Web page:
Their Travel Changed Your World – Mark Twain

This is the third in a series of articles about the transformative power of traveling.  No one really knows the impact a trip is going to have on their life.  It can be a restorative escape, educational, or thought provoking – often all at the same time.  Sometimes the experiences a person has while traveling, can inspire them to not only change who they are, but also, to change the world.  You can find the first two articles here, and here.

 

Mark Twain is perhaps the greatest writer the United States has ever produced.  His novels, short stories, and humor are quintessentially American.  Their characters, and their struggles and their flaws, and their spirit reflect not only who we were in the late 1800s, but also who we are today.  It was travel that made Twain the writer and the person that he became, and it was travel that shaped his interpretation of the American character.

Twain was born in Missouri, and his childhood must have been a difficult one.  Most of his seven siblings died before reaching adulthood and his father died when Twain was only eleven.  Twain went to work as a printer’s assistant, learning the trade before going to work for a series of newspapers as a printer.  He was restless, though, and in his late teens he slowly began to dabble at writing.  He was successful at having a few very brief writings published in the papers, but nothing much was thought of the endevour.

Twain hit the road and traveled along the Mississippi River on a steamboat, and was inspired to take up a new profession, that of steamboat captain.  He worked up and down the river until the outbreak of the Civil War.  With the start of the war, he moved west, to Nevada, and to make his pile as a silver miner.  He failed miserably, and then moved on to California.  It was in Nevada, and then in California that Twain adopted his pen name (he was born Samuel Clemens), and first had success as a writer.  His early works were humorous tall tales, inspired by his upbringing in Missouri, most notably “The Celebrated Jumping Frog of Calaveras County,” Which made him famous.

He was working more and more as a journalist by this period, and was sent to the Hawaiian Islands to write a series of travelogues.  These, too, proved to be popular, and allowed him to create a series of lectures, in which he traveled around the country recounting stories from the islands and his early life in the American Midwest. This further raised the public’s awareness of him, and he was able to parlay that into trip to Europe and the Middle East, paid for by a newspaper.  The paper, of course, got the exclusive rights to the travelogues he generated.  In 1869, Twain published The Innocents Abroad, a humorous and slightly fictionalized account of his trip.

At this point, Twain was a well known humorist, and was living comfortably off of the newspaper columns and speaking tours.  This, though, was when he took the next, and most significant step in his writing.  Twain again began to look back at his early life.  First at his time as a steamboat captain in Life on the Mississippi, and following it immediately with The Adventures of Tom Sawyer.  Both proved to be successful, but the latter, was a best seller.  Tom Sawyer is both a book about America’s past, and an idealized America that never was.  A few short years later, he published Huckleberry Finn, the first true masterpiece of American literature.  This was a simultaneously a continuation of the world of Tom Sawyer, and yet it was condemnation of America and her views on race and social class.  Had Twain stayed in Missouri, a slave state prior to the war, it his highly unlikely that Finn would have ever been written.  It was the experiences that he had when he traveled that helped to shape his views on the nation and its people.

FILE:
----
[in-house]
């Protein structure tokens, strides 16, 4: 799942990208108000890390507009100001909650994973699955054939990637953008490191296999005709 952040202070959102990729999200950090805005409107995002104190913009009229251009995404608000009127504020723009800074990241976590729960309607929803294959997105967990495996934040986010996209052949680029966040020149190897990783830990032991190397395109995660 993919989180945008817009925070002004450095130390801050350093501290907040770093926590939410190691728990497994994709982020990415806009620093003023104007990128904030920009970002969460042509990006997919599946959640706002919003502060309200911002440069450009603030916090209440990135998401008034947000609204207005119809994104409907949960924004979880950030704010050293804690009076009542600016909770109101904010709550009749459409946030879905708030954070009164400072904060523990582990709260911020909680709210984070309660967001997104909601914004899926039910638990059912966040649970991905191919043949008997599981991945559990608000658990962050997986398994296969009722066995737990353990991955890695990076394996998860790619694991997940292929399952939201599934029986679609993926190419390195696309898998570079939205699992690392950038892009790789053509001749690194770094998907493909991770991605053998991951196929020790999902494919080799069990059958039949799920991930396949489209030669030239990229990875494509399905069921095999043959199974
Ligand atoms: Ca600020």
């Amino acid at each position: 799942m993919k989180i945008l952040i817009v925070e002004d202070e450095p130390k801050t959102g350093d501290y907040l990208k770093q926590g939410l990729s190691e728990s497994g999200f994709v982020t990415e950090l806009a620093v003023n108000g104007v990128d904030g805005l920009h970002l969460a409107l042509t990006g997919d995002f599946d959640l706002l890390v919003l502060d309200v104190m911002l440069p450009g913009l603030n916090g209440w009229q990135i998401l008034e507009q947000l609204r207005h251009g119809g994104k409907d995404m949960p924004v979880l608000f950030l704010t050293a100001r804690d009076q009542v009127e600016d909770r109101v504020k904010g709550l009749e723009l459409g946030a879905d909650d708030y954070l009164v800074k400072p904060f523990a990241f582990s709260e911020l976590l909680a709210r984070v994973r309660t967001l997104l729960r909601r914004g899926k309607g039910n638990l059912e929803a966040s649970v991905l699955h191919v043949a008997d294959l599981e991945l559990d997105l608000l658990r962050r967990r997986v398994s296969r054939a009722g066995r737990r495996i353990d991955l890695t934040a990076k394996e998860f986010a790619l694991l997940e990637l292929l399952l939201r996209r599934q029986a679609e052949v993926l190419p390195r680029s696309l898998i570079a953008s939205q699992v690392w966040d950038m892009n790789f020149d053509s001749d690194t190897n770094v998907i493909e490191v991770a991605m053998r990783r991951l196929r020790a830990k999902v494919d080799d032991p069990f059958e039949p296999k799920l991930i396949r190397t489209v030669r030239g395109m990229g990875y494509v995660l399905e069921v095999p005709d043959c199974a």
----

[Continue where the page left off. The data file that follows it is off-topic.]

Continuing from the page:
By the late 1800s Twain was a very wealthy man, but he was a very poor investor.   He lost his fortune, and returned to traveling to pull himself out of debt and to reestablish his accounts.  He struck out on a world tour, lecturing about his life, and to create more of the humorous travelogues for newspapers that were willing  to pay him to publish his writings.  It was during this stage of his life, while on his tour, that the “Twain” image became impossible to separate from the man.  The white suits and the shock of white hair and mustache, cigar in hand, became as much of the legend of Mark Twain as did the characters he created.  The world came to know Mark Twain as a character in his own right – a character that lives on to this day.

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  1. Their Travel Changed Your World – Buddha | Toland Travels - May 14, 2014

    […] This is the third in a series of articles about the transformative power of traveling.  No one really knows the impact a trip is going to have on their life.  It can be a restorative escape, educational, or thought provoking – often all at the same time.  Sometimes the experiences a person has while traveling, can inspire them to not only change who they are, but also, to change the world.  Other entries in this series are Julia Child, Mahatma Gandhi, and Mark Twain. […]

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